Today’s OpEds: The Advantages Of Electronic Health Records; The Free Market And Health Care; And The Obama Administration’s HIV StrategyFinding My Way To Electronic Health Records The New England Journal Of Medicine
Having lost the Bayou Clinic three times, I knew we had to have a better way of practicing. I needed to find a way to deliver high-quality health care to people who didn't have a lot of money. From the experiences with the hurricanes and the fire, I knew we had to be able to evacuate the clinic quickly, while still safeguarding the vital patient information. Whereas I had previously decided against installing an EHR system because I couldn't afford one, I now realized I couldn't afford not to have one. Until the day we turned on our EHR system, I was still using pens with waterproof ink. It is a very good thing - for both me and our patients - that my fellow physicians and I don't need to use those pens anymore (Surgeon General Regina Benjamin, 7/13).
Health Experts Who May Decide Whether You Live Or Die Forbes
What worries some is the potential for new government attempts to pick therapeutic winners and losers to get combined into rules of the government run-exchanges that will sell insurance to people who can't get it elsewhere. If the two ideas are combined, private HMOs may only be able to offer coverage for government-greenlit procedures. This would reduce choice for patients, much like NICE does in Britain (David Whelan, 7/14).
No, The 'Free Market' Will Not Fix Health Care The Baltimore Sun
Free markets are wonderful. They have brought millions of humans out of poverty. But there are large problems when applying markets to 21st century health care (Jay Hancock, 7/13).
Health Care Suit Exercises Freedom, But Argument Is No Win The Missourian
I had a conversation last weekend about our lieutenant governor's decision to sue the United States of America concerning the Patient Protection and Affordable Care Act. ... I am glad he is suing. He may have valid point. However, I am also scared his lawsuit will destroy the Missouri Democratic Party, the Democratic National Committee and the Obama administration (David Rosman, 7/14).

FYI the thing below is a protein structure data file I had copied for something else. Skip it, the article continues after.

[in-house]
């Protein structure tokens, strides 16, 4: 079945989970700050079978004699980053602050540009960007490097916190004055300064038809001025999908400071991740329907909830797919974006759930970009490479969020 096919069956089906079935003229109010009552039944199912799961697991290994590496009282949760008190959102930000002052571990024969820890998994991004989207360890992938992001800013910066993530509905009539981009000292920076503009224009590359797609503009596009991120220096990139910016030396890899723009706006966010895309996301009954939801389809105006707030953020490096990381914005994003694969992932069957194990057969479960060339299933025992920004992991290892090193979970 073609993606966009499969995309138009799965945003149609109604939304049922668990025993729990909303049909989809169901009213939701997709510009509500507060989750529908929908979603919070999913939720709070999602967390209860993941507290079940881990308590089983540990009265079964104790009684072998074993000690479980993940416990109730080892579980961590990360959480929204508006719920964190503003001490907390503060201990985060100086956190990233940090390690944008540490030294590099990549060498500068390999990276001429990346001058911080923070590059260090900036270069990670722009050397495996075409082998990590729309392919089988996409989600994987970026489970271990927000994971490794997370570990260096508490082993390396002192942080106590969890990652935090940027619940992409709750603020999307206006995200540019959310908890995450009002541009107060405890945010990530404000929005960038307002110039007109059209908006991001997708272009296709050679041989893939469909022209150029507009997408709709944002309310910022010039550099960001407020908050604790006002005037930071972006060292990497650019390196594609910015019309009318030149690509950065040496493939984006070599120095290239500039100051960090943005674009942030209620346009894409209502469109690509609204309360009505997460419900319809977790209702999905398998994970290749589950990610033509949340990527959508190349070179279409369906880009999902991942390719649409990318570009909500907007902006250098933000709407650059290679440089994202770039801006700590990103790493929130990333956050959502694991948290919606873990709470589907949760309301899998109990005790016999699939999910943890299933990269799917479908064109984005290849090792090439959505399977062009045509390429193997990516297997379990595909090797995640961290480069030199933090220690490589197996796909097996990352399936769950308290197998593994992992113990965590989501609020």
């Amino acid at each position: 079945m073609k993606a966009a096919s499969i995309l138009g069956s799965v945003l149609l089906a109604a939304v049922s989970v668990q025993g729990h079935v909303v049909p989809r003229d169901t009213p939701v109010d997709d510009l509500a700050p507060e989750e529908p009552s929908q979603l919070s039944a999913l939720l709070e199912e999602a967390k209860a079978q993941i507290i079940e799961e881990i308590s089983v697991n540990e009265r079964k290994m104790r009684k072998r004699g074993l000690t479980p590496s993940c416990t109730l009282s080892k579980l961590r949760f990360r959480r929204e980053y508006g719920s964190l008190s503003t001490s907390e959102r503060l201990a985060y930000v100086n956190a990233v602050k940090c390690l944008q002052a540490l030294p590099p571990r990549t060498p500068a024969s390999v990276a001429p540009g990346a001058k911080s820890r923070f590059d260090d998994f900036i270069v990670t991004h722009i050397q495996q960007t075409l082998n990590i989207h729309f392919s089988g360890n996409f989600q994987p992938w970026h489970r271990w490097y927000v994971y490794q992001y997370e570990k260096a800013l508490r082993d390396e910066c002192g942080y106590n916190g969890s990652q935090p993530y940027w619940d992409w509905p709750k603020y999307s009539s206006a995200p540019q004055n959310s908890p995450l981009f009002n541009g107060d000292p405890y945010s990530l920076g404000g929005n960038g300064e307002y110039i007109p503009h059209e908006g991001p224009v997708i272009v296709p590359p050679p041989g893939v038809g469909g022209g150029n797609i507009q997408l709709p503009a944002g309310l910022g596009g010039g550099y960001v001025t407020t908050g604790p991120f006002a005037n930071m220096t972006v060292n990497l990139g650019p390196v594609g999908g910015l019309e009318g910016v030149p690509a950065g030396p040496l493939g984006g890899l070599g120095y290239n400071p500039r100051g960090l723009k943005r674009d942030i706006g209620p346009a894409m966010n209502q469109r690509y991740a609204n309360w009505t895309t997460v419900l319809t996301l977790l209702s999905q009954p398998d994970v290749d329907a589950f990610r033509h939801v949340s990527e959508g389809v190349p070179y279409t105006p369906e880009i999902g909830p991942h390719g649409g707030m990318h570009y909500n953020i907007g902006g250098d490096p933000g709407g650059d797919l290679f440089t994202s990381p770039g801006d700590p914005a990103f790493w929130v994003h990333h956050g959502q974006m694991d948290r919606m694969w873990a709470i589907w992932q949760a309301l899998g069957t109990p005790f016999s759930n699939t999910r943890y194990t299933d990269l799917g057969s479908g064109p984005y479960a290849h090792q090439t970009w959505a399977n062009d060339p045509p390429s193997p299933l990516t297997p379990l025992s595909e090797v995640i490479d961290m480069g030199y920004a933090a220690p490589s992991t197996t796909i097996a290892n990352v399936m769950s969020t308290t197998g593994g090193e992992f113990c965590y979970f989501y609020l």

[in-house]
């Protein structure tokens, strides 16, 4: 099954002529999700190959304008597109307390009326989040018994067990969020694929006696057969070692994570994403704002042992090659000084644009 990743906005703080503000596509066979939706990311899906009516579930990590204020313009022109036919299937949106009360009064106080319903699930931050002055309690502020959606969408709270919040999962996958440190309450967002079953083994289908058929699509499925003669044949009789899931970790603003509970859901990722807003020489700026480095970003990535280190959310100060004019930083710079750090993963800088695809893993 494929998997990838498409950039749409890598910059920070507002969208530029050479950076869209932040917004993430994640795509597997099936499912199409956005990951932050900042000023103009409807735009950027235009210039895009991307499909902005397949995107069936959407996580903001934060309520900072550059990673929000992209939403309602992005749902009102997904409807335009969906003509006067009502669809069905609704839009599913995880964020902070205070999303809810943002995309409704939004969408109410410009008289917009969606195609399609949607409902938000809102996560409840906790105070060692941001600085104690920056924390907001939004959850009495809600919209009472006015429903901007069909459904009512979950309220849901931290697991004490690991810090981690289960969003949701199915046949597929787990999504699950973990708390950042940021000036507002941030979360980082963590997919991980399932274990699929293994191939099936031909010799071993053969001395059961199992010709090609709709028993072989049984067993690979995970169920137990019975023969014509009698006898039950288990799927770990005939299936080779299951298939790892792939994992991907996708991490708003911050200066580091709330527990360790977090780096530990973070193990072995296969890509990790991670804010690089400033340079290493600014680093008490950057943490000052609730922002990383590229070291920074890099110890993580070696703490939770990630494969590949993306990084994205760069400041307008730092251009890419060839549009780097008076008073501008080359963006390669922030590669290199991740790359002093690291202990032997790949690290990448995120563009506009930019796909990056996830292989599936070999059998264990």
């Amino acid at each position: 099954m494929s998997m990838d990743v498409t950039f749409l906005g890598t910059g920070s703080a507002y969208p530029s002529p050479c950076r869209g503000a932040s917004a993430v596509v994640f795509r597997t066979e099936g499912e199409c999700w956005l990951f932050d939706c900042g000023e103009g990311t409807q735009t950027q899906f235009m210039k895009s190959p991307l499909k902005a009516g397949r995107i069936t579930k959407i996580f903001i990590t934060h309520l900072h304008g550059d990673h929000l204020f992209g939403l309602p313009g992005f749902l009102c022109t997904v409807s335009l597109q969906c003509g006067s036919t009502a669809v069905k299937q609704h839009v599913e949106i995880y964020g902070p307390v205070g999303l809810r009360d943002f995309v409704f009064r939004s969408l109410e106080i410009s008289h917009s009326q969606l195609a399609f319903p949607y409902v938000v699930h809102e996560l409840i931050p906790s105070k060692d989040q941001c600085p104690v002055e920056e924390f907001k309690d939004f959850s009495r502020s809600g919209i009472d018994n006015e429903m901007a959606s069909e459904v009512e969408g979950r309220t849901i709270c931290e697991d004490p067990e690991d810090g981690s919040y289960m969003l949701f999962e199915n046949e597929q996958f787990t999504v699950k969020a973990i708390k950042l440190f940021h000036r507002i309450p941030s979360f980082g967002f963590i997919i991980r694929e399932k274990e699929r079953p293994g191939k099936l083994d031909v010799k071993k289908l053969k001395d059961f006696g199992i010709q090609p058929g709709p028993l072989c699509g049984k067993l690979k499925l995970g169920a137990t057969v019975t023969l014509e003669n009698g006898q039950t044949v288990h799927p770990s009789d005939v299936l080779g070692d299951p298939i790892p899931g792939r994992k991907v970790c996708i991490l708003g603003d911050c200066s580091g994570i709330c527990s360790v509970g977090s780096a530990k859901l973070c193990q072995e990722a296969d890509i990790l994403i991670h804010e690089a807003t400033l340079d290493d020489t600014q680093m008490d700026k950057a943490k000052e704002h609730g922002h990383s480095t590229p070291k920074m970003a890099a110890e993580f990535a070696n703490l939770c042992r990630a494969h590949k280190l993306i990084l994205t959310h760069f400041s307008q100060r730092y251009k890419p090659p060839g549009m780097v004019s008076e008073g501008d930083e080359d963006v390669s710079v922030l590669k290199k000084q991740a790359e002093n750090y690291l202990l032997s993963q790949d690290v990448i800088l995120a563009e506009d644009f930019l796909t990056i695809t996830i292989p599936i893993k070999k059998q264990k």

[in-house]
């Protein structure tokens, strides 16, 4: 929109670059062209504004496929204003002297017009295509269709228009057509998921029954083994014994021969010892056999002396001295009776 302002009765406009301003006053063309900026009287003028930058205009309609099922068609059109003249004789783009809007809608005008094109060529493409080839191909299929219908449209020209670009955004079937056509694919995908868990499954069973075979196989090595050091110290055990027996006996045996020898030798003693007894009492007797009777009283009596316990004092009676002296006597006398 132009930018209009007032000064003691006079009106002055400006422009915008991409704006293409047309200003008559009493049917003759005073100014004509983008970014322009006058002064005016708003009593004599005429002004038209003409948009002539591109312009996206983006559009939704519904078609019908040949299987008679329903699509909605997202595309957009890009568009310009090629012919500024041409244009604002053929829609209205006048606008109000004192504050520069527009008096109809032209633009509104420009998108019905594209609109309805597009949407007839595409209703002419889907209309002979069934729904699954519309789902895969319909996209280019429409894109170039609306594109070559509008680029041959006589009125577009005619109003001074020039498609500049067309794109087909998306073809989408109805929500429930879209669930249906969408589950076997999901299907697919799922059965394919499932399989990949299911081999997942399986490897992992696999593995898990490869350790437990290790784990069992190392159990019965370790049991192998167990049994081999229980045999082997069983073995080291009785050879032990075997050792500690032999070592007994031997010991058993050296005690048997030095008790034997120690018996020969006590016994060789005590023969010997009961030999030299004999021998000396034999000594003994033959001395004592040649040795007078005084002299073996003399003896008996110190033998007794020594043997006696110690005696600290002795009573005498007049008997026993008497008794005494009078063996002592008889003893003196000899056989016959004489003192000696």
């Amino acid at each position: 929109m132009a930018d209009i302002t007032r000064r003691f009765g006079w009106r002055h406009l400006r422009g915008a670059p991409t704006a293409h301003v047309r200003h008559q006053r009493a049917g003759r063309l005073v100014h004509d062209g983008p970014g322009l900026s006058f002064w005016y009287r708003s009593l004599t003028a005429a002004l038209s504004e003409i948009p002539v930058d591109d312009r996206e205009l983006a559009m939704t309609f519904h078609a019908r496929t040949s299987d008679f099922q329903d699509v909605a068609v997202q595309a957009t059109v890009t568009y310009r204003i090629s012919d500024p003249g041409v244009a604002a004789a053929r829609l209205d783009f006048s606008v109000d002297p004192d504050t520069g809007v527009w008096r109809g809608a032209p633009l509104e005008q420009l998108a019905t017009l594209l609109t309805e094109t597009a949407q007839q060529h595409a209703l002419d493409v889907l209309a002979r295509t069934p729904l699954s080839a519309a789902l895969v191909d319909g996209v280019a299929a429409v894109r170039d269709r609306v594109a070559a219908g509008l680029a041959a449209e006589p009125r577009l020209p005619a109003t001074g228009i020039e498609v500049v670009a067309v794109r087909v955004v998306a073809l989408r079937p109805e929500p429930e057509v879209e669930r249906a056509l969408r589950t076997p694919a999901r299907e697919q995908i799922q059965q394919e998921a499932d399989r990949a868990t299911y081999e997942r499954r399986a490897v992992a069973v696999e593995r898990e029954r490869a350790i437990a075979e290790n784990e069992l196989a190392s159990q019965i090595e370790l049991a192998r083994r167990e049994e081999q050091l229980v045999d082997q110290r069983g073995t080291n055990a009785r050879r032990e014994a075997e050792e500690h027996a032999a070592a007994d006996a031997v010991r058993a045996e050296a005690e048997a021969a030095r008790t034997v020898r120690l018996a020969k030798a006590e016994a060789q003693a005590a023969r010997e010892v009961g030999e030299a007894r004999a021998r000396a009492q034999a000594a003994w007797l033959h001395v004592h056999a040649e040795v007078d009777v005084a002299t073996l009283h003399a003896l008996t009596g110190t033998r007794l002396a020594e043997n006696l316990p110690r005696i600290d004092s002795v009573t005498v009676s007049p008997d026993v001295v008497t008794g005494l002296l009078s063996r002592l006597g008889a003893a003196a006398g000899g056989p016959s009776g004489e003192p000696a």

Obama's AIDS Strategy A Test Of Will San Francisco Chronicle
This country has a better record on fighting AIDS overseas than it does at home. President Obama wants to change this disparity with his own domestic AIDS plan. It keys on testing, sending federal money where it's needed most, and setting a goal to cut infection rates by 25 percent (7/14).
He's Playing You The American Spectator
The Obamacare socialized medicine takeover legislation doesn't even go into effect until 2014, and he is saying now in 2010 just 3 or 4 months after its passage, hey, look around, where are all those scary results they told us about? He is thinking that enough of us are too stupid to know that his socialized medicine bill doesn't go into effect until 2014, and that he can play us for fools with this kind of shameful, manipulative, abusive rhetoric (Peter Ferrara, 7/14).
Stopgap, High-Risk Health Coverage Still Costly The [Litchfield County, Conn.] Register Citizen
A major provision of the health care legislation passed by Congress in March was to have taken effect last month. It will provide federally subsidized health care to the uninsured with pre-existing conditions. It is intended as a stopgap until 2014, when insurers will no longer be able to reject individuals from coverage because of a pre-existing condition. In fact, many states, including Connecticut, have discovered health care will still be costly and out of reach for many (7/14).
Tough Calls Ahead For Deficit Commission CNN
Medicare, Medicaid and Social Security are exploding. Already, [commission co-chairman Erskine] Bowles said, their costs equal all the tax revenues coming into Washington. The commission knows that Medicare is the biggest, toughest nut to crack, and it will almost certainly recommend reopening and revising the health care bill passed last year in order to bring down costs (David Gergen, 7/13).
The Results Problem The New York Post
In just 20 months, Obama got an $800 billion stimulus bill; partly nationalized the US auto industry, and muscled through a health-care reorganization that will cost anywhere between $1 trillion and $3 trillion. Phase Two is "making it all work." By front-loading so much activity in his first 18 months, Obama has set himself a nearly insuperable managerial and executive task (John Podhoretz, 7/14). This is part of the KHN Morning Briefing, a summary of health policy coverage from major news organizations. Sign up for an email subscription.